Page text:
low muscle tone
This condition affects 1 in every 700 babies born in the United States. This is one of the most common genetic conditions.
Patau syndrome and Edwards syndrome are rare and often fatal chromosomal abnormalities. Unfortunately, most children born with these anomalies die within the first year of life.
When is an NT scan scheduled during pregnancy?
The space at the back of the neck of a developing baby may disappear by 15 weeks, so an NT scan should be done in the first trimester.
This test may also include a blood test to measure plasma protein and human chorionic gonadotropin (hCG), a maternal hormone. Abnormal levels of any of these may indicate a problem with the chromosome.
How does NT scanning work?
Your doctor or technician will perform an abdominal ultrasound during the screening. Alternatively, you can have a transvaginal test, in which an ultrasound probe is inserted through the vagina.
Ultrasound uses high frequency sound waves to create an image inside your body. From this image, your doctor or technician measures the transparency, or open space, in the back of your child's neck. They can then enter your age or date of birth into a computer program to calculate the risk of your child having an anomaly.
NT scan cannot diagnose Down syndrome or any other chromosomal abnormality. The test only predicts risk. Talk to your doctor about available blood tests. They can also help assess the risk to your child.
As with any forecast, the degree of accuracy varies. If you combine an NT scan with a blood test, the screening is about 85 percent accurate in predicting the risk of Down syndrome. If you do not combine a blood test with a scan, the accuracy drops to 75 percent.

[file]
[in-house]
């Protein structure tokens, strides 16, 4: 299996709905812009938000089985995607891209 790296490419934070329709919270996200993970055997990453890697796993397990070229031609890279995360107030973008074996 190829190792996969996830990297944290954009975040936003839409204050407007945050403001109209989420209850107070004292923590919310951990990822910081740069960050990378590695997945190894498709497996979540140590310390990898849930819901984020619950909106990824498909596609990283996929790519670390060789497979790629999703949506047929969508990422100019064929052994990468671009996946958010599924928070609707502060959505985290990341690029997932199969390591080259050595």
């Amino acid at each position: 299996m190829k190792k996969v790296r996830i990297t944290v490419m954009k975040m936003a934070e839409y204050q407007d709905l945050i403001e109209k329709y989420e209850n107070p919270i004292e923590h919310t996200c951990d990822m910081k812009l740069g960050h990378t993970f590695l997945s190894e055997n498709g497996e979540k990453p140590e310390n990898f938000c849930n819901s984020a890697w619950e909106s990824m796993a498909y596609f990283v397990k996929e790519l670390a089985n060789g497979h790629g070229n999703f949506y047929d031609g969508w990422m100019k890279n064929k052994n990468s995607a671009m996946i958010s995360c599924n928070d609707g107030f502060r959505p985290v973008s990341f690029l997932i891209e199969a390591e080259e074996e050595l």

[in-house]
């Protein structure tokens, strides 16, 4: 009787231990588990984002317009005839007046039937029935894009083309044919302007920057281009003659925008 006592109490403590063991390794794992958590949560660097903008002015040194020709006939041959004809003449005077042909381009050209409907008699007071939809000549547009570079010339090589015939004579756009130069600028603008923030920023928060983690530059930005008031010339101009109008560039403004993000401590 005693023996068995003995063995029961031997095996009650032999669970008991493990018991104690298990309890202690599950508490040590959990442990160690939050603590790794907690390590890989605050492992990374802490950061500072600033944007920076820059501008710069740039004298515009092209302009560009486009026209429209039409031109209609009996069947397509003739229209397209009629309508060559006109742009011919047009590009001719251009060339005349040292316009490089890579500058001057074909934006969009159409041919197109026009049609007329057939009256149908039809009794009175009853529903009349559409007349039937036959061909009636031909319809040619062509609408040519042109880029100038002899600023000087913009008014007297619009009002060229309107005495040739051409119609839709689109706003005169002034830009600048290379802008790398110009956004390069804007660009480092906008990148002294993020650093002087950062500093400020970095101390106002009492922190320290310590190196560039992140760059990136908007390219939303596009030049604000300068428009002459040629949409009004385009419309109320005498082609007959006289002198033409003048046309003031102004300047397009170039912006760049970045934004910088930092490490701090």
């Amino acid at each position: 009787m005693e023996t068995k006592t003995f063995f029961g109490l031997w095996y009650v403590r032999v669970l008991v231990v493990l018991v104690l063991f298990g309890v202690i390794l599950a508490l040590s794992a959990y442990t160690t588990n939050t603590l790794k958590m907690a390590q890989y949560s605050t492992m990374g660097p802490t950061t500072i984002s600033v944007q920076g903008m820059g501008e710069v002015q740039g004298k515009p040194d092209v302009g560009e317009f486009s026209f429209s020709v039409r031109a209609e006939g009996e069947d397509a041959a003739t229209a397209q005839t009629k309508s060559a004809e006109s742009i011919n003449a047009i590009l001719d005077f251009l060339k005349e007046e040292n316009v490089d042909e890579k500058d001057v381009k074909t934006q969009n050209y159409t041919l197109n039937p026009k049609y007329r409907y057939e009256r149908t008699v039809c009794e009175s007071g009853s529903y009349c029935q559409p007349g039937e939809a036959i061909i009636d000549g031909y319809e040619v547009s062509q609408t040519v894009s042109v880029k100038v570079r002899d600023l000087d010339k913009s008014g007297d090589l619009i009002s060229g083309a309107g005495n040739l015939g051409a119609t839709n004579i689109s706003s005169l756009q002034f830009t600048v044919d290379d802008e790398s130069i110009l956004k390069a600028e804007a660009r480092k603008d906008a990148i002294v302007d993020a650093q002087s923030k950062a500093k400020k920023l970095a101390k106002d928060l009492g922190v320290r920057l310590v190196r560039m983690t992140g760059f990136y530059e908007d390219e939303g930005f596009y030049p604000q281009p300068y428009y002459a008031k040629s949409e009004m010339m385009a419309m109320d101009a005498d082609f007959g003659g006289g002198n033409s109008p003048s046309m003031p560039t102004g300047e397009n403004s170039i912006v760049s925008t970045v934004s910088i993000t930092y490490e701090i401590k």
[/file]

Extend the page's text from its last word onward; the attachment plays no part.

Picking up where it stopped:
How to prepare for the test
NT scanning does not require special training. In most cases, testing is completed in about 30 minutes. During the scan, you will lie on the examination table while the technician passes the ultrasound probe over your abdomen.
Ultrasound images may be easier to read if you have a full bladder, so your doctor may recommend drinking water about an hour before your appointment. The ultrasound technician needs access to the lower abdomen, so make sure you wear comfortable clothing that makes it accessible.
Scan results may be available on the day of the test and your doctor can discuss them with you before you leave. It is important to remember that getting an abnormal NT scan result does not necessarily mean that your child has chromosome problems. Similarly, normal test results cannot guarantee that your baby will not be born with Down syndrome.
This test isn't perfect. There's a 5 percent false-positive rate. In other words, 5 percent of women tested receive positive results, but the baby is fine. After a positive result, your doctor may suggest another blood test called prenatal cell-free DNA screening. This test examines fetal DNA in your bloodstream to assess your baby’s risk for Down syndrome and other chromosome abnormalities.
Screening versus diagnostic testing
Getting inconclusive or positive NT scan results can be scary. Keep in mind that an NT scan can only predict your child's risk: it does not give a definitive answer about chromosomal abnormalities. The NT scan is a screening test, not a diagnostic test.
There are differences between screening and diagnostic testing. The purpose of a screening test is to identify risk factors for a particular disease or condition. Diagnostic testing, on the other hand, confirms the presence of a disease or condition.
How to Diagnose the Abnormality
To diagnose a chromosomal abnormality, ask your doctor about diagnostic testing. Options include amniocentesis, where a needle is inserted through the stomach into the amniotic sac to obtain a fluid sample. The amniotic fluid contains cells that provide genetic information about your baby.
Another option is chorionic villus sampling. A sample of your placental tissue is taken and tested for chromosomal abnormalities and genetic problems. With both tests, there is a small risk of miscarriage.